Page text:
Director’s Statement by Christopher Upham
RETURN TO DAK TO represents a culmination of my life’s work so far. From the moment I landed at Saigon’s Tan Son Nhut airport in 1968, my life was irreparably altered -- and enriched. No longer would I see America through the simple adolescent lens of innocence about warfare and the immense social, physical, cultural, environmental and human costs of military destruction. Endlessly probing this pivotal wartime experience, I uncovered an insatiable curiosity about Vietnamese and Asian cultures which manifested in a uncontrollable desire to express myself through language, images and film.
Vietnam is the significant cultural event of my generation - and the most culturally misunderstood. Everyone that experienced 1961-1975 has changed – people, country, culture, military, ideas. Yet, our nation experiences little peace or closure from that war – witness the angry accusations of the 2004 Presidential candidates about both candidates’ service.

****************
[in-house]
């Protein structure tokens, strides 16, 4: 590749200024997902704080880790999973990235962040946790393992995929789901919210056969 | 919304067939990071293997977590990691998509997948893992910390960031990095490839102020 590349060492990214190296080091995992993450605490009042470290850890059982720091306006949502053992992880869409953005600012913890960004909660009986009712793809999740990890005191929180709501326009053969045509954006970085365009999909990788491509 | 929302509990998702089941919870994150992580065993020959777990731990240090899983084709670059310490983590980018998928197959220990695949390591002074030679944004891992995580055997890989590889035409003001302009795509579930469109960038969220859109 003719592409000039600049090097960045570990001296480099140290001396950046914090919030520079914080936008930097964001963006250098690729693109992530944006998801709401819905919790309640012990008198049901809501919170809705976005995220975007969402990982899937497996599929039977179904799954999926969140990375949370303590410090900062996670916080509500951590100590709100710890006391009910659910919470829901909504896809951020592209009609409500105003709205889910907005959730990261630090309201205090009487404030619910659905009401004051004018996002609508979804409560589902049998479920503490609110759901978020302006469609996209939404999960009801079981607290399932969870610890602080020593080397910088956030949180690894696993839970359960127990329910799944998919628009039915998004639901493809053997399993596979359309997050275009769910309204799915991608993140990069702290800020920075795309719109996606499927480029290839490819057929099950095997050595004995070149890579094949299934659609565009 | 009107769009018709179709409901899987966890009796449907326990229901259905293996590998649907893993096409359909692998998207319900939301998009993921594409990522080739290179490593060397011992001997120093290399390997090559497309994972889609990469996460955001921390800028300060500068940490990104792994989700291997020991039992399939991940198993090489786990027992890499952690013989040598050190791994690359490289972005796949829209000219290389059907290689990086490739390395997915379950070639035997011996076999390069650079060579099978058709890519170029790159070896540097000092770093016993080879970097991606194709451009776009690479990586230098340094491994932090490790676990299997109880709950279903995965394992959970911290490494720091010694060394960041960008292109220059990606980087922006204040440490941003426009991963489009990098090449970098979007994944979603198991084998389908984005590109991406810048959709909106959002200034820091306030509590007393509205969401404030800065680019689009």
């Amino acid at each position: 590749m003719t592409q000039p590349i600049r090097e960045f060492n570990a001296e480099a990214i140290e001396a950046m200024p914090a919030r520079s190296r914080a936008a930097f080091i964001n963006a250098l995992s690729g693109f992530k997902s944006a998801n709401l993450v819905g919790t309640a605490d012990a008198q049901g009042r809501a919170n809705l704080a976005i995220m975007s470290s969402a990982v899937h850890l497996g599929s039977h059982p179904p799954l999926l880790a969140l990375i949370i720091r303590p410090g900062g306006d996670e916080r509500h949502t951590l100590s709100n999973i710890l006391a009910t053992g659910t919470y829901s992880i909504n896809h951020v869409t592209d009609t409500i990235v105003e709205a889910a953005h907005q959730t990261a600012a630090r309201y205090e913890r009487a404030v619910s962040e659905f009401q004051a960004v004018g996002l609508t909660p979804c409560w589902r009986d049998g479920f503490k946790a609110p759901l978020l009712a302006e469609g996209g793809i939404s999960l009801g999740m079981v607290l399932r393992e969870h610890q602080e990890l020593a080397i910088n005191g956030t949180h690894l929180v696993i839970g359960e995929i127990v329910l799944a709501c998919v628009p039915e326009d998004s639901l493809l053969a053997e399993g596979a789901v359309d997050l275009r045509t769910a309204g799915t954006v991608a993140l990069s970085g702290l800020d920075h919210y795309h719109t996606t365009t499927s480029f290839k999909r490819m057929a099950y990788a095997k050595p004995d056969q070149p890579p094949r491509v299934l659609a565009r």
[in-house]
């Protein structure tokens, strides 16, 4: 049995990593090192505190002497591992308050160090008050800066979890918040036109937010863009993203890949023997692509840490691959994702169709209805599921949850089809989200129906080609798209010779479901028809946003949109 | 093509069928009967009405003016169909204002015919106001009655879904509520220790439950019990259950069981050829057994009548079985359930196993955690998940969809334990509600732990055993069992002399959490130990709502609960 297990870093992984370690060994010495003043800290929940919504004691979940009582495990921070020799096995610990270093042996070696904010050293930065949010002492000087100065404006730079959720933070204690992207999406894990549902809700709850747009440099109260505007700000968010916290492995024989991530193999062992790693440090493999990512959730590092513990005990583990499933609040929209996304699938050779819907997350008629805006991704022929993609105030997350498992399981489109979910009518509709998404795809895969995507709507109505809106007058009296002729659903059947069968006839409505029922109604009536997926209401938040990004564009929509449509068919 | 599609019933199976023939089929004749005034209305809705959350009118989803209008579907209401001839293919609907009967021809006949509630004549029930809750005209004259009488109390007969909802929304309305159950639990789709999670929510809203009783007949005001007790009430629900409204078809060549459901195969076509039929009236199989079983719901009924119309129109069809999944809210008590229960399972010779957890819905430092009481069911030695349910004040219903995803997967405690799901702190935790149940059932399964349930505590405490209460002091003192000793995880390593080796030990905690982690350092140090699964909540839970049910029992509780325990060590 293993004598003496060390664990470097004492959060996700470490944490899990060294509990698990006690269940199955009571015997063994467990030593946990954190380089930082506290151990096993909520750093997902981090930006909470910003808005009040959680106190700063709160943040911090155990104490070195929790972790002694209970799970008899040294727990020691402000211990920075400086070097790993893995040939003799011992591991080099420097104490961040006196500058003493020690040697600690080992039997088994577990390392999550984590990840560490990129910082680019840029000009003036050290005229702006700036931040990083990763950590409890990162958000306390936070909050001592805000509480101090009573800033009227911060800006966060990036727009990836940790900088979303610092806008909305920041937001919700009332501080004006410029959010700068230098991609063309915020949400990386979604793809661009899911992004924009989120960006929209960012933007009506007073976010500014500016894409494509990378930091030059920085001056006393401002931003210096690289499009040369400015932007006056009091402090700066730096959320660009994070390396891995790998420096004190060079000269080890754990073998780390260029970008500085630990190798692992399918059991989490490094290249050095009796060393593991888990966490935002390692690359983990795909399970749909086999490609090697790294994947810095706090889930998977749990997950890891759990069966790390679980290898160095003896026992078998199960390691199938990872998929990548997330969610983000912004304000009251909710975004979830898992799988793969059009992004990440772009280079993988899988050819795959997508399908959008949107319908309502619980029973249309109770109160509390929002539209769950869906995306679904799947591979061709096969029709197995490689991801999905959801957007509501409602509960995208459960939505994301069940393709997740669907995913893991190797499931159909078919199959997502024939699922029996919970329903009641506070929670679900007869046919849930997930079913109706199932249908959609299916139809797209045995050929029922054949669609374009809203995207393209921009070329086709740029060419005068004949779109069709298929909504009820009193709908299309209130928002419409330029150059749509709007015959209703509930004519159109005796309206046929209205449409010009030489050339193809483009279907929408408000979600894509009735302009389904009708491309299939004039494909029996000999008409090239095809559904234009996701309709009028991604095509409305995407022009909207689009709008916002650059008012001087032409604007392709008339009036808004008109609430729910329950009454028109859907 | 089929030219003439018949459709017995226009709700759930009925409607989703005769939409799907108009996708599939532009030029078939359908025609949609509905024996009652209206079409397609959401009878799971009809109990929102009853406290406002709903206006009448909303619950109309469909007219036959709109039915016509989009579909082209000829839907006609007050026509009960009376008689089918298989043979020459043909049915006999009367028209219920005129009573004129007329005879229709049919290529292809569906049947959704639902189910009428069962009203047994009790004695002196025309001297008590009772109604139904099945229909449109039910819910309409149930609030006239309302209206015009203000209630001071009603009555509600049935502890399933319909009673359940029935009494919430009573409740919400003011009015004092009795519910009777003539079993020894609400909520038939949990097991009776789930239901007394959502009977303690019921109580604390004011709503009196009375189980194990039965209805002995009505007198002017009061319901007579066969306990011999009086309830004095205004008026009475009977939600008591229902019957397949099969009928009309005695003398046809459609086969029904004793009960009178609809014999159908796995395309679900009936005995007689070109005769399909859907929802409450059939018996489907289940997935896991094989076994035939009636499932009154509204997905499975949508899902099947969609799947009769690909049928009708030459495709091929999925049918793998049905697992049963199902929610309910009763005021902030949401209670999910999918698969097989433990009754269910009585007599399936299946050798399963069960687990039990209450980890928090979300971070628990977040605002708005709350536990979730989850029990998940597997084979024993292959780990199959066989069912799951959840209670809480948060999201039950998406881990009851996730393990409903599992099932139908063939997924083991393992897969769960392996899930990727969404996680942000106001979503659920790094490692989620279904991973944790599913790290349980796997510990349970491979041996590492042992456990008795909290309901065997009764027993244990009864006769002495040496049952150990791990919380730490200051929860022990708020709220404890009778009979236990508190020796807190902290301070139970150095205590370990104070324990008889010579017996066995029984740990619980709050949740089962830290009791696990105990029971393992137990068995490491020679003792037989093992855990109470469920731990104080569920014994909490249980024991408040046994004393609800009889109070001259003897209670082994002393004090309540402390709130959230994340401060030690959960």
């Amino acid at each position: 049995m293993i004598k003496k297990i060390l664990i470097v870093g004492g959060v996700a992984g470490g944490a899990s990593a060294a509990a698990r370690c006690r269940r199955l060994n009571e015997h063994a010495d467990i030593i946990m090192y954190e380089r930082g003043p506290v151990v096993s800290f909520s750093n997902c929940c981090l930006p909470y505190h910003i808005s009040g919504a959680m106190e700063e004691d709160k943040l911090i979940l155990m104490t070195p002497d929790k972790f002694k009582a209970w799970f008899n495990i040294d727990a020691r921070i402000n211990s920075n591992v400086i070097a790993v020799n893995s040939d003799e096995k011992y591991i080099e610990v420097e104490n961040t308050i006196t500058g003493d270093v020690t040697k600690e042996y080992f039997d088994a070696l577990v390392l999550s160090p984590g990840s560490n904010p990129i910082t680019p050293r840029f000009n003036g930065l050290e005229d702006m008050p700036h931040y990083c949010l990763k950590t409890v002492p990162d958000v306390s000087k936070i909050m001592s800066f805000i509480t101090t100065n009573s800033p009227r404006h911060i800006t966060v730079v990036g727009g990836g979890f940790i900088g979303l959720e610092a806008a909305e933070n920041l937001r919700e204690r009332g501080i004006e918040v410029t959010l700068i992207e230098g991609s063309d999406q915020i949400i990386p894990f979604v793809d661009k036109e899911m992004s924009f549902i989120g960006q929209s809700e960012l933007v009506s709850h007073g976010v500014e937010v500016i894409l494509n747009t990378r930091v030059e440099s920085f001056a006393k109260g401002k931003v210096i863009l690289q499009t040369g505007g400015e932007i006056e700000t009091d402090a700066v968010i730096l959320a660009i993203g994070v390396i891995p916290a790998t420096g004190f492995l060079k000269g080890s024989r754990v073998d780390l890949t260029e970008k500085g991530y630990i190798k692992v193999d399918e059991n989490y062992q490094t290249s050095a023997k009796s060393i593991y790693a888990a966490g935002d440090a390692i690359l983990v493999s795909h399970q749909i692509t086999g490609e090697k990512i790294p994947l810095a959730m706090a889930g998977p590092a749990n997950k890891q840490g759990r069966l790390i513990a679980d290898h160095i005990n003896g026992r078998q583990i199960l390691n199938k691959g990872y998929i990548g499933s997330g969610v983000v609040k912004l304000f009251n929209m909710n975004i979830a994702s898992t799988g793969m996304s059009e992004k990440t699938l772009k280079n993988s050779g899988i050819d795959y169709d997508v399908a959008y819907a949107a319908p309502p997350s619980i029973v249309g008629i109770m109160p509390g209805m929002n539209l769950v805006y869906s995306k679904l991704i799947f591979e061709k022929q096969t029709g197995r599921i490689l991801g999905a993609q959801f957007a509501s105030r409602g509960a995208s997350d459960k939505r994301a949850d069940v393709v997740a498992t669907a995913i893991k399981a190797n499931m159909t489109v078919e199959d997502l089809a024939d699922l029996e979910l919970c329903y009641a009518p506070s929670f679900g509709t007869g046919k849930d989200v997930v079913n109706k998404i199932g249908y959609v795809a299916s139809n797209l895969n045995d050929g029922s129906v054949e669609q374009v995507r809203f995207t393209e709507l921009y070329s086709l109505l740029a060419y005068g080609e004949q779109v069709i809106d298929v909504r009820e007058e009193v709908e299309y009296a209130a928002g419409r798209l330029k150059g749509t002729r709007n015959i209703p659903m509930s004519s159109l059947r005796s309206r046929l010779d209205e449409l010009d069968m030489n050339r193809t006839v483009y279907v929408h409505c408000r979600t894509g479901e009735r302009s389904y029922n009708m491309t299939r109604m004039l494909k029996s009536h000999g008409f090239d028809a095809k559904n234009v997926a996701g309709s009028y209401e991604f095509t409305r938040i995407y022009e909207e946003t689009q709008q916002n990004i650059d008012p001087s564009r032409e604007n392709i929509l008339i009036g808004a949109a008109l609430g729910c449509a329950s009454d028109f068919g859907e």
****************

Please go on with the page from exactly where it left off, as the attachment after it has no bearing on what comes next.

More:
It is time for us to heal - personally, socially, culturally – from this war that still resonates as trauma in the body politic. My own small effort (and obsession) was to film myself and four comrades journeying to Dak To, Vietnam where we fought. It is for every citizen’s understanding of soldiers and their families that I have dedicated whatever is needed to make this film - not for us, but for the American audience still unconsciously seeking closure for what the Vietnamese call The American War.
Another objective in taking my four Army buddies back to Asia, was also to experience Vietnam as a country and not just a war. The audiences will journey along with us - with one important distinction. Our filmic journey echoes the world of 35 years ago, as well as probes the human consequences of going to war – and the lifetime of bearing a difficult burden.
As important as the physical journey to Vietnam, is the inner journey to heal one’s self of the inevitable trauma that war inflicts on everyone in or near harm’s way. The power of sound and picture are used to evoke - not only the trauma of war - but the path home out of this darkness into a fuller, more authentic life.